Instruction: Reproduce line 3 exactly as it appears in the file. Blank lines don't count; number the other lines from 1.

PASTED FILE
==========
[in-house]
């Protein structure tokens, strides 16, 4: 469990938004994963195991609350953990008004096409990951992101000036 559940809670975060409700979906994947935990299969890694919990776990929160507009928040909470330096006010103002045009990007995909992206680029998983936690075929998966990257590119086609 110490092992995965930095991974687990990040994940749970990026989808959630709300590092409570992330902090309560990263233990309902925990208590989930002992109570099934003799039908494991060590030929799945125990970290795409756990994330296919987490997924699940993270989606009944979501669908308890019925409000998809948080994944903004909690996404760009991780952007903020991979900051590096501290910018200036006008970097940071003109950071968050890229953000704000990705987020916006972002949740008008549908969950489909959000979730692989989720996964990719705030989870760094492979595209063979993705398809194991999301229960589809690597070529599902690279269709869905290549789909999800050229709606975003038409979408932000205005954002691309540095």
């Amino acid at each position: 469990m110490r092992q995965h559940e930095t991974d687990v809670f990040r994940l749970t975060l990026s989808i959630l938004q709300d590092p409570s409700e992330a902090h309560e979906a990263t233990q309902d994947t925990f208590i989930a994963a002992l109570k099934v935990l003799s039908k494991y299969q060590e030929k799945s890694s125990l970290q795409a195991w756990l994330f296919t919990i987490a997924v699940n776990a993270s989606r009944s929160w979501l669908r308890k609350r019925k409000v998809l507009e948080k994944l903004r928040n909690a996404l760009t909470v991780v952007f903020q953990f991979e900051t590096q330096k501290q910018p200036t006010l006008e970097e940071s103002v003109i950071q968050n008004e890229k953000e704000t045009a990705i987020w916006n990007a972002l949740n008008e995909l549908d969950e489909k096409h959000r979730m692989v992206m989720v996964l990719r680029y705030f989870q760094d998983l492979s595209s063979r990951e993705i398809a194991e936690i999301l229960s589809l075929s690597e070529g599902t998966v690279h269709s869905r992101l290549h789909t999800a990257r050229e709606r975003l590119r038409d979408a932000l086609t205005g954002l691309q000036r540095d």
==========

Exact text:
């Amino acid at each position: 469990m110490r092992q995965h559940e930095t991974d687990v809670f990040r994940l749970t975060l990026s989808i959630l938004q709300d590092p409570s409700e992330a902090h309560e979906a990263t233990q309902d994947t925990f208590i989930a994963a002992l109570k099934v935990l003799s039908k494991y299969q060590e030929k799945s890694s125990l970290q795409a195991w756990l994330f296919t919990i987490a997924v699940n776990a993270s989606r009944s929160w979501l669908r308890k609350r019925k409000v998809l507009e948080k994944l903004r928040n909690a996404l760009t909470v991780v952007f903020q953990f991979e900051t590096q330096k501290q910018p200036t006010l006008e970097e940071s103002v003109i950071q968050n008004e890229k953000e704000t045009a990705i987020w916006n990007a972002l949740n008008e995909l549908d969950e489909k096409h959000r979730m692989v992206m989720v996964l990719r680029y705030f989870q760094d998983l492979s595209s063979r990951e993705i398809a194991e936690i999301l229960s589809l075929s690597e070529g599902t998966v690279h269709s869905r992101l290549h789909t999800a990257r050229e709606r975003l590119r038409d979408a932000l086609t205005g954002l691309q000036r540095d």